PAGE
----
Turning over pebbles: when to stop seeking disclosure and make an offer instead
There comes a point when there has to be clear advice to the client that absent any soundly based dispute of fact, the FDR should be the final hearing, urges District Judge Howard Kemp
As someone who was in practice when the then ancillary relief procedure became more structured with the introduction of the Form E and the defined nature of the first appointment and financial dispute resolution hearing, I feel qualified to say categorically that for once, in relation to substantive financial applications, it was not better in the old days.
It was not unusual for ancillary relief applications to drag on for years as arguments persisted between parties on issues around disclosure and ultimately the filing of a certificate of readiness for trial.
The idea was that at some given point when everything was finally ‘on the table’ both parties would file their certificate and a hearing would be listed. You can imagine the problems when parties who could not agree on even the most simple of issues would have to agree when the time was right to hand over to the court for the ultimate decision.
Applications to list for final hearing without the agreement of the other side were common place and naturally added to the delay and cost. Quite often the application would be granted but with another raft of directions to be complied with, and then more applications, and so on.
The structure of the new way was embraced by the specialists and I believe that the civil procedure could certainly look to the model that we have as an option in managing litigation. It works. Most of the time. There does, however, remain an issue with the different ways in which firms approach the crucial stage of the process, the FDR.
The model was structured in such a way that by the time the matter is before the judge, in theory, all the disclosure has been complied with, questions answered, valuations agreed, and, most importantly, sensible, reasoned, without prejudice proposals have been made.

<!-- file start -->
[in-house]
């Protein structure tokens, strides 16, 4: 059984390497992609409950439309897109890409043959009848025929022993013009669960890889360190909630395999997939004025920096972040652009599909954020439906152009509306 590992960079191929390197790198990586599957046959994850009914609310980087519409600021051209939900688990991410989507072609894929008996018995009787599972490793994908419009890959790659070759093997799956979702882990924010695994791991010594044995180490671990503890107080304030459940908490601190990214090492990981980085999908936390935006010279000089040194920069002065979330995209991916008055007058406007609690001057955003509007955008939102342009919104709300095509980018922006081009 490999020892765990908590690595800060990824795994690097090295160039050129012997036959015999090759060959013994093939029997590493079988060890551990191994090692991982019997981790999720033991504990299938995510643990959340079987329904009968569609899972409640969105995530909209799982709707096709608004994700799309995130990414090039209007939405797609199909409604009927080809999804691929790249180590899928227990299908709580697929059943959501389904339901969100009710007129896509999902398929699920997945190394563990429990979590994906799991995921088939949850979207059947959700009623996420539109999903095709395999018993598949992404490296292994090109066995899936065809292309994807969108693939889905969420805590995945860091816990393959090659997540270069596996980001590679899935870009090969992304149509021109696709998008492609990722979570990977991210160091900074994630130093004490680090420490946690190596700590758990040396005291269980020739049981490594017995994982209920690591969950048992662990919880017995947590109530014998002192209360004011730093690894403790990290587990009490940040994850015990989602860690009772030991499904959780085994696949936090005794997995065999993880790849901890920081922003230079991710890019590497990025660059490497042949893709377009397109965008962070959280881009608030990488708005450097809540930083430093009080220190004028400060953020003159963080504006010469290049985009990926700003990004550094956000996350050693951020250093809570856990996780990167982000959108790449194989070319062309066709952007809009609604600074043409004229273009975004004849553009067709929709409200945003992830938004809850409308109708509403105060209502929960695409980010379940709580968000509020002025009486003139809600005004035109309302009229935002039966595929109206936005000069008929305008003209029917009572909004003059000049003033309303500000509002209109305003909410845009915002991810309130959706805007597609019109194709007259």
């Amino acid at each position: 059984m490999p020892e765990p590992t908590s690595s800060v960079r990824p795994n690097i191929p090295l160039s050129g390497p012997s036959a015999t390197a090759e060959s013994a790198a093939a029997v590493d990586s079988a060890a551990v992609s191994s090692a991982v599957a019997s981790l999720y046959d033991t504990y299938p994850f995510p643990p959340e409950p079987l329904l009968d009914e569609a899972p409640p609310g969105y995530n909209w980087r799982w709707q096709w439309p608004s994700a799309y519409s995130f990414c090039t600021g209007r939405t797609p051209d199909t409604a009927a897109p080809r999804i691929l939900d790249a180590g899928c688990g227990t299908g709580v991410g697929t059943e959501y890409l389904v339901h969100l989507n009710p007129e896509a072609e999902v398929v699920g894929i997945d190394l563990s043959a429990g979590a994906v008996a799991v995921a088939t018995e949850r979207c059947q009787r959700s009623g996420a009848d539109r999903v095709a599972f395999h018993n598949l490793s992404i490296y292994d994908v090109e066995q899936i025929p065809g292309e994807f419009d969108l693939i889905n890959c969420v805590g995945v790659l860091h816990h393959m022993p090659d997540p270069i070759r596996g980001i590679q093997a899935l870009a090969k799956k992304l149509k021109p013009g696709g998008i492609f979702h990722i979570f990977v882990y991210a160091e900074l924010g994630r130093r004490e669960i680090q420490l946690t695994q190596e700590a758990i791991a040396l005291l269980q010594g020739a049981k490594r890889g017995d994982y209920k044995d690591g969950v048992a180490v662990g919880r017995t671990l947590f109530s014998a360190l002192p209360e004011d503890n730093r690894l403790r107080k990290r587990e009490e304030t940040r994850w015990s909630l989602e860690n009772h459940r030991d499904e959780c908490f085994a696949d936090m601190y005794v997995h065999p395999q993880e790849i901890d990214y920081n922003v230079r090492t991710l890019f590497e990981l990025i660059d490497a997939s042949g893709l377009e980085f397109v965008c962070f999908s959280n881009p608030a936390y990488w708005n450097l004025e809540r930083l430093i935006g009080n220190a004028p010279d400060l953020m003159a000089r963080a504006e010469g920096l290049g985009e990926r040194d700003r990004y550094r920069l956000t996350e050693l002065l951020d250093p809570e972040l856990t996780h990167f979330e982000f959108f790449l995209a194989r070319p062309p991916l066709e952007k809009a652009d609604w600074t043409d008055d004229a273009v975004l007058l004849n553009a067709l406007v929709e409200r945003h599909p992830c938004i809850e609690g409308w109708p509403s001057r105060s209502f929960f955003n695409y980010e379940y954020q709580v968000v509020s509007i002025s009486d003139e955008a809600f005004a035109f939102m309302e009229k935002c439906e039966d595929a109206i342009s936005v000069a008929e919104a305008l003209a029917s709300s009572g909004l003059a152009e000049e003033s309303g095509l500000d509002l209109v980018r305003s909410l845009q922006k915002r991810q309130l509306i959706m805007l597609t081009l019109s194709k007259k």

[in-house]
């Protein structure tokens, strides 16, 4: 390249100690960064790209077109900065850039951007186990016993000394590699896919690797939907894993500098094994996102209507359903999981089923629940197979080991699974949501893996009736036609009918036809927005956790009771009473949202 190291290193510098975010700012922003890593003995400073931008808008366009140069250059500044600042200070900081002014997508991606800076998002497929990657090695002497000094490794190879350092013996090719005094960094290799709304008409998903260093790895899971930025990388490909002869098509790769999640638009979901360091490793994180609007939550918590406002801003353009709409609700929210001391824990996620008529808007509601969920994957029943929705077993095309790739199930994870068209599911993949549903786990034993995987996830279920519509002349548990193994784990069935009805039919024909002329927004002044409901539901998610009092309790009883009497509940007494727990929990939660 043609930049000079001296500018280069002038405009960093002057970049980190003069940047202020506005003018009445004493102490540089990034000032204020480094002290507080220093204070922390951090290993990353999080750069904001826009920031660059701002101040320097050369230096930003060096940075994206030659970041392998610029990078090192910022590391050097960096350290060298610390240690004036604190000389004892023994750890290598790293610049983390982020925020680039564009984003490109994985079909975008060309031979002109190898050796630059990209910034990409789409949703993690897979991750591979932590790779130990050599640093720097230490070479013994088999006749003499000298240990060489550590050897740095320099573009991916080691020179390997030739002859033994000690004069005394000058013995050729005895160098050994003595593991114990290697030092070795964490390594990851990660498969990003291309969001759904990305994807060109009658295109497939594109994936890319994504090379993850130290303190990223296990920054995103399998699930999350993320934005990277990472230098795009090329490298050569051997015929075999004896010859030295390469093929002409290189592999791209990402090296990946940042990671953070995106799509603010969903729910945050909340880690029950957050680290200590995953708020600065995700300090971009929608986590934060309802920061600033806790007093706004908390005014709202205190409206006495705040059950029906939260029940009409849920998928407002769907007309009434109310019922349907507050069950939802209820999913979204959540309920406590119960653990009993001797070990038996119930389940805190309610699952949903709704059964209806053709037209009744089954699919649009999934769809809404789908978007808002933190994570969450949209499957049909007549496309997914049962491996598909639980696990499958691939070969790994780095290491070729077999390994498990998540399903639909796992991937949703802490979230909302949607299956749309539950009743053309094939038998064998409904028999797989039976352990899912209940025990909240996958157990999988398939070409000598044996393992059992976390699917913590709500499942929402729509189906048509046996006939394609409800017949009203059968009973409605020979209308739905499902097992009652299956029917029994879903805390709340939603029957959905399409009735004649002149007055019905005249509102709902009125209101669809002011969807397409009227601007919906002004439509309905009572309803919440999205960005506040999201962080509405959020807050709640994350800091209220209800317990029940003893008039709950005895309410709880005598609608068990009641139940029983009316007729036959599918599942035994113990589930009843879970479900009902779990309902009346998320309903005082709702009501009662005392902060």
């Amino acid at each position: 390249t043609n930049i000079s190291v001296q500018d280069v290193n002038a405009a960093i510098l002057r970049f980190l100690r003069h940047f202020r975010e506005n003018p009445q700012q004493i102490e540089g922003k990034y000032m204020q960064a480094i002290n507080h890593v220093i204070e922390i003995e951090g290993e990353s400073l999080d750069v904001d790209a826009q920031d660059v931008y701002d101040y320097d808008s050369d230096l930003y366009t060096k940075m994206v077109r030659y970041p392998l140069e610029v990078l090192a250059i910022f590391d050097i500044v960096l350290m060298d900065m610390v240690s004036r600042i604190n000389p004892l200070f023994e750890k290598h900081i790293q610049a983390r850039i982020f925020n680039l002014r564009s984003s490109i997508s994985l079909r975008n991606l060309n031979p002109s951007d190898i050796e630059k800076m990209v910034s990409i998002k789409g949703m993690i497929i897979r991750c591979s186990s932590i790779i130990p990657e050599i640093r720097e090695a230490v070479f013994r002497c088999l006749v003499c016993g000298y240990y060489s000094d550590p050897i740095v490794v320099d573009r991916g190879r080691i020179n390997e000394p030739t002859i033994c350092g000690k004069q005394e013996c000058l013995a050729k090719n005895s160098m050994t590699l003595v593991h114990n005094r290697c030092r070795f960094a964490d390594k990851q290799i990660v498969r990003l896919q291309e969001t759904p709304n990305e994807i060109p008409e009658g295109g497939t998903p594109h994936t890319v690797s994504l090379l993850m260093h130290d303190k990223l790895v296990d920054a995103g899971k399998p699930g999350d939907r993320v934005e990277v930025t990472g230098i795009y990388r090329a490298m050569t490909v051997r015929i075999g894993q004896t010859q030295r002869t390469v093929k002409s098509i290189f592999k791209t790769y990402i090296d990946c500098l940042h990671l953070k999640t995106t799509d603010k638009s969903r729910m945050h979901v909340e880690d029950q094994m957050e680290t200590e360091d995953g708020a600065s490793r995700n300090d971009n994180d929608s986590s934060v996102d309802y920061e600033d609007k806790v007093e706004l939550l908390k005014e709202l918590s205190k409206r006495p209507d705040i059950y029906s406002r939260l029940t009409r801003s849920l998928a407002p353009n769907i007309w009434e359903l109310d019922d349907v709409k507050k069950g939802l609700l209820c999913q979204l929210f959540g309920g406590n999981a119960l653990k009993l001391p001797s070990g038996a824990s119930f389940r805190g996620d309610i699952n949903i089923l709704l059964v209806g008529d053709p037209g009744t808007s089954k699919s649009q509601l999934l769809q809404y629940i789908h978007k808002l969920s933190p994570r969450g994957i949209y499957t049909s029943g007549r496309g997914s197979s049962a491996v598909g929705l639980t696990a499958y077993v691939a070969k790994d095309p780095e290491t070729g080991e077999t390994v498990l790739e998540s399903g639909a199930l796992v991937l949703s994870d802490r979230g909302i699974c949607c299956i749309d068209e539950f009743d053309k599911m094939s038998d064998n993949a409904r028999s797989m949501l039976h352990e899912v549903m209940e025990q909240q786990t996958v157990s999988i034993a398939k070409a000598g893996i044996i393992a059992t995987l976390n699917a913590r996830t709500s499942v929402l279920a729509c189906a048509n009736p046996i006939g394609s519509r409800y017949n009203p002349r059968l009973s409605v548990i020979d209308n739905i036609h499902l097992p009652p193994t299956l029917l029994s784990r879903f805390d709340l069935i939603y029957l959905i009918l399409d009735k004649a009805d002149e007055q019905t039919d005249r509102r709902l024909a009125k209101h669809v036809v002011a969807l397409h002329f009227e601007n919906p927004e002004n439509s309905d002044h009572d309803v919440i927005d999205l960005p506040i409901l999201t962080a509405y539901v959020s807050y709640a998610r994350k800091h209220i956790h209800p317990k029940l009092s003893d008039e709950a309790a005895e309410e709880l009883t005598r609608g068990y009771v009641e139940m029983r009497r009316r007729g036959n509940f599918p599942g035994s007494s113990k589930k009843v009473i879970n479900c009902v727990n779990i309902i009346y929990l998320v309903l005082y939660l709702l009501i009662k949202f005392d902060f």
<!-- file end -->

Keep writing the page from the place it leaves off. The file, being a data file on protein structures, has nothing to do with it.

Sadly and increasingly there seems to be a culture of holding cards close to the chest, justified by accusations of non-disclosure, often not based on anything tangible, but on suspicion. Couples who once shared everything and seemingly would know all there is to know about their joint domestic finances are strangers to each other.
It may well be true in some cases but it is surprising how many parties remain convinced that, despite sharing a home for however many years, knowing what each has been earning, even if just by reference to lifestyle, one of them has been able to squirrel away vast sums of money, leading to an exercise of trying to overturn every pebble on the beach in the hope that one of those overturned pebbles will lead to a hidden treasure chest of goodies.
And so it is that so often nowadays, notwithstanding the practice direction, parties come to an FDR with no offers made because they are not satisfied that there have been honest answers to questions or proper disclosure.
In the context of FDR bundles we have everything thrown in including, even if not being argued about, the kitchen sink.
A wade through the morass of documents in our pre-hearing reading does not really assist, as so often the important documents, i.e. position statements and schedules of assets, are in a section marked ‘to follow’. That translates to being handed to the usher at 9.55 am.
Yet, after months of disclosure and negotiations, the court is asked to give an indication on the financial future of parties with summaries provided minutes before the parties walk in to the arena to hear the wise words of the learned judge.
One of my favourite expressions, repeated frequently, is the managing of expectations. From our side we are concerned that too often expectations are not being managed enough and rather than parties being prepared to settle on the day of an FDR they are being told that the FDR will simply give a better idea of what the outcome could be at final hearing. So often the answers are seemingly obvious and advocates may even acknowledge that they can see merit in the indications given but the client wants to think about it some more.
There comes a point where no more pebbles can be picked up and there has to be clear and at times strong advice to the client that absent any soundly based dispute of fact – and not just conjecture – the FDR should be the final hearing. There is a great deal of job satisfaction for us to help steer parties to a concluded agreement on the day of the FDR, far more so than adjudicating at a final hearing, but it has to be a collective approach and the expectations of the parties firmly managed in the days before, not half way through the day itself. FDR equals financial dispute reality?
District Judge Howard Kemp is senior vice president of the Association of Her Majesty's District Judges